The Dailies. April 30, 2023
Did you work on your language today? Create any new rules of grammar or syntax? New progress on a script? New words in your lexicon?
On the other hand, do any excavating or reading or enjoying stuff you’ve already created? Do you have any favorites to share?
How did you conlang today?0
2 thoughts on “The Dailies. April 30, 2023”
Keeping on with Beldreni.
hoise (v) ‘guards’
mayul (n) border, boundary
isul (n) marker (meaning an object meant to mark out something). From i- + sul. Sul is an older form of the verb sulai, ‘marks’, while the prefix i- is a nominalizer with the connotations of being a tangible, physical object. Often used for tools to carry out the verb with, but also for results of a verb (like ifor, ‘letter’ in the sense of ‘missive’, from foru, ‘write’).
mayultanga (n) ‘boundary stone’; a stone (usually fairly large( to mark out a boundary
isultanga (n) ‘marking stone’; a stone used as a marker in general
chāramtanga (n) (approx.) ‘milestone’ (a charam is a measure of distance close to 5 kilometres).
mayulisul (n) any marker of boundaries, whether a stone or something else
hulatanga (n) a small stone marking the start of a hula, a shorter distance measurement, the tenth of a chāram, so around 500 metres. Mostly used in races or when very precise measurements are called for, like when making detailed maps.
ruga or uga (n) old root originally meaning ‘stone’ just like the now much more common tanga, now only seen in compounds, including:
helūga (n) ‘boulder’
hoikemerūga (n) where the hoi- means ‘guards’, going to the root of the verb that is hoise in modern Beldreni. (I don’t know what keme(r) means yet.) A specific word used among a number of Beldreni who live west of the Copper River in Summer. Describes a large stone, often white, black or reddish in colour, which marks the entrance of a family homestead, or a family home inside the village proper. Often used instead of a gate when the gate is on the opposite side, but it is also common to use both a gate and this specific type of stone. These stones have spiritual significance and whenever some family sets out to build a new home, lots of care is taken to seek and find a good guardian stone.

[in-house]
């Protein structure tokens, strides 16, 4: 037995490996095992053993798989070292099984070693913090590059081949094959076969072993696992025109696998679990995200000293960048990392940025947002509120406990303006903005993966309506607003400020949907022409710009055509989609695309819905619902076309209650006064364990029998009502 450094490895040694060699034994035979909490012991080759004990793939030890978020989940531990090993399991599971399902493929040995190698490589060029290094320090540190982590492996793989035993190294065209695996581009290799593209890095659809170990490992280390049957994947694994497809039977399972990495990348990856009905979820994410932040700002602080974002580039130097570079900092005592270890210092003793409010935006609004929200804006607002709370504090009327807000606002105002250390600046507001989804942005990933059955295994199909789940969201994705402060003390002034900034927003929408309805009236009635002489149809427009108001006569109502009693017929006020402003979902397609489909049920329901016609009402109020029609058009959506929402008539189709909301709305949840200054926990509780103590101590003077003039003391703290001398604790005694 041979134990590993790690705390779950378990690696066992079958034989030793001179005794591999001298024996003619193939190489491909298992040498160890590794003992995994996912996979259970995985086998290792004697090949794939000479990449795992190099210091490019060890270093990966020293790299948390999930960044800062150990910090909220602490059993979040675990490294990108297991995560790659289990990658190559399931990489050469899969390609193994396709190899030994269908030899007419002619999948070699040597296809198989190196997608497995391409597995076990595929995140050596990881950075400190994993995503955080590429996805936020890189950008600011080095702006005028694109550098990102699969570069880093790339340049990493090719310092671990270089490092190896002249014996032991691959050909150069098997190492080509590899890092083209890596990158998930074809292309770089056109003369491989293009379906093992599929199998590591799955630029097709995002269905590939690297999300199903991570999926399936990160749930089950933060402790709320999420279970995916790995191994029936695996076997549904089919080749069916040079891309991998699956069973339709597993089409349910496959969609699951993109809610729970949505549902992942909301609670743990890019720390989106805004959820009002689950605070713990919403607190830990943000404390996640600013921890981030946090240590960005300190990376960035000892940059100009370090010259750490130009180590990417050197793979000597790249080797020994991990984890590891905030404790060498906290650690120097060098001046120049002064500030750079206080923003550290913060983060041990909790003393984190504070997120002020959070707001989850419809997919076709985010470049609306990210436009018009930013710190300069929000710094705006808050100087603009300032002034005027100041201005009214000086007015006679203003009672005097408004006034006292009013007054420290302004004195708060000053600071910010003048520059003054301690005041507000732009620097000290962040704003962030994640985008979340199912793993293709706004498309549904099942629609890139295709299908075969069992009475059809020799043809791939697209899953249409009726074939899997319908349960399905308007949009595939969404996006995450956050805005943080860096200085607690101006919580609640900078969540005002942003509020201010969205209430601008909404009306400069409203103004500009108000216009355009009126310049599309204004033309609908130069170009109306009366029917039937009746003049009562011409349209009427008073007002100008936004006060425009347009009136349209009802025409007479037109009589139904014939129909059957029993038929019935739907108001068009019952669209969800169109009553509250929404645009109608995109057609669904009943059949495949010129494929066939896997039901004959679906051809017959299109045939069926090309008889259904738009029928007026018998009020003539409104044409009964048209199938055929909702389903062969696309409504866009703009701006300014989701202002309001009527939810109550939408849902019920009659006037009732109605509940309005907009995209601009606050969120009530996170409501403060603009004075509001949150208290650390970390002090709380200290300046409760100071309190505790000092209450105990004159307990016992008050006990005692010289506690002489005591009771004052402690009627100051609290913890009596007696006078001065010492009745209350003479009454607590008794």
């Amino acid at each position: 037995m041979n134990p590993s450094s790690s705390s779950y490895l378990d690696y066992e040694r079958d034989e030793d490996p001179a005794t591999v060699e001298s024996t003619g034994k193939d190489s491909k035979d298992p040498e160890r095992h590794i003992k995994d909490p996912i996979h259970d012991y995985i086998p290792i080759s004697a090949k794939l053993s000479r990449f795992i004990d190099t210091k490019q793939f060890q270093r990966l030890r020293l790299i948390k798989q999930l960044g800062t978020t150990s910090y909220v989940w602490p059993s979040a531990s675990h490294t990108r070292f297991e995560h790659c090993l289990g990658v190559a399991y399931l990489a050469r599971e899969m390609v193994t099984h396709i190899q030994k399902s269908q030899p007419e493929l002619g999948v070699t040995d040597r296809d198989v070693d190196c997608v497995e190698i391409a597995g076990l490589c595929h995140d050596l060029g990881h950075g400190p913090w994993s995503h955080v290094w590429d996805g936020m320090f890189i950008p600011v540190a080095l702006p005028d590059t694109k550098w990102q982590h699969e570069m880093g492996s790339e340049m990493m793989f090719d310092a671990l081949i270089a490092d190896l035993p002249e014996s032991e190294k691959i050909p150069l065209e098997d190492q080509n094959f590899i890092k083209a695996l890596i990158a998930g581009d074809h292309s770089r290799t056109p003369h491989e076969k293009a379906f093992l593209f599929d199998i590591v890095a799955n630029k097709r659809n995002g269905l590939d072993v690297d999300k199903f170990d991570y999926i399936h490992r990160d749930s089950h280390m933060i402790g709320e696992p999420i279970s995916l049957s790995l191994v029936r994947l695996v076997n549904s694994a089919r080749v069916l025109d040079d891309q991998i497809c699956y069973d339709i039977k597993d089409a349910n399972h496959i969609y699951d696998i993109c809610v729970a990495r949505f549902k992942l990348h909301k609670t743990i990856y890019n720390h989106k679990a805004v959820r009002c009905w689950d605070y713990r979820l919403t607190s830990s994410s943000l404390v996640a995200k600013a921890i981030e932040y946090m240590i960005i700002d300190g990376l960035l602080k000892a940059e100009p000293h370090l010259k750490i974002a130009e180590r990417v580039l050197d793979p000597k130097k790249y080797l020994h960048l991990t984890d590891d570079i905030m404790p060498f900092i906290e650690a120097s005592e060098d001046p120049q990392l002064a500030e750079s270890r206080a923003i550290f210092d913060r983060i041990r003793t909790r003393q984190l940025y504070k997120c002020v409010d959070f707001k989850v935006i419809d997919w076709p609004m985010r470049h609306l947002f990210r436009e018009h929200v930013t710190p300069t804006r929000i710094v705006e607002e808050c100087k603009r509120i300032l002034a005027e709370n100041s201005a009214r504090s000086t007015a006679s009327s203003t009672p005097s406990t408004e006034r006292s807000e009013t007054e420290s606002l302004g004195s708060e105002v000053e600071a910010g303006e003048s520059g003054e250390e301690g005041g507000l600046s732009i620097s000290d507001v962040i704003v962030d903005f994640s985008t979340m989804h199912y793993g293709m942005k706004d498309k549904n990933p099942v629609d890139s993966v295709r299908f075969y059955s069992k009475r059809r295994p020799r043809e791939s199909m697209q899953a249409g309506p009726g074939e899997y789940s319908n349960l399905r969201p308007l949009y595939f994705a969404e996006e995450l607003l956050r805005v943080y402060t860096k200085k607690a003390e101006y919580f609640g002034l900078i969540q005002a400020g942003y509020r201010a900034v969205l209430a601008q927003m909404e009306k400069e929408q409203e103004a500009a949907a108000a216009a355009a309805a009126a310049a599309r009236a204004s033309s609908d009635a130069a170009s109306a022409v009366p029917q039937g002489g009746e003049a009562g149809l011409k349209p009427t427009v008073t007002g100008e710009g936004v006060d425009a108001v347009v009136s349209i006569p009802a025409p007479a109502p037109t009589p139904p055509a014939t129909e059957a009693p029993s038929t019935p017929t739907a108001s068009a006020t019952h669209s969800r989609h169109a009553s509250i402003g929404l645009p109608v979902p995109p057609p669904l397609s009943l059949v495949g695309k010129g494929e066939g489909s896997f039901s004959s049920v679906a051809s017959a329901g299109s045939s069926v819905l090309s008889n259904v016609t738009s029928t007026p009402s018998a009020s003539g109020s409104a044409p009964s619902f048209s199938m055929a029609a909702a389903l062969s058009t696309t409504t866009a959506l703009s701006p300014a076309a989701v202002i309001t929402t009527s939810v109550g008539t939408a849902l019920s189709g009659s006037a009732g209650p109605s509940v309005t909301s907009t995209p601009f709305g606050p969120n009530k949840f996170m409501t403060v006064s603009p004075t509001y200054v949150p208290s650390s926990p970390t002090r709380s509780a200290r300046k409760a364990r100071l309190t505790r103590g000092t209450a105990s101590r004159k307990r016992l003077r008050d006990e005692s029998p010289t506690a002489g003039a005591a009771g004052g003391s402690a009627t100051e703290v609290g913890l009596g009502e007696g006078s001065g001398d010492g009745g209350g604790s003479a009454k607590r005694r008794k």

The mother of one of the POV characters had a dream before that character was born where all she could remember was the white guardian stone outside her home, which was also her own birthplace. This was taken as a fine omen that her baby would grow up to be a fine defender of the family home who was favoured by the spirits. However, when the mother wanted her newborn daughter to be named “Hoikemerūga” as a birth name, she was persuaded by the father and her parents to change her mind and they went with the much simpler and more basic Tanga, way more in the usual style of Beldreni birth names.
:heart-eyes: Just all of this is perfectly wonderful, including Mama wanting to name her Hoikemeruga!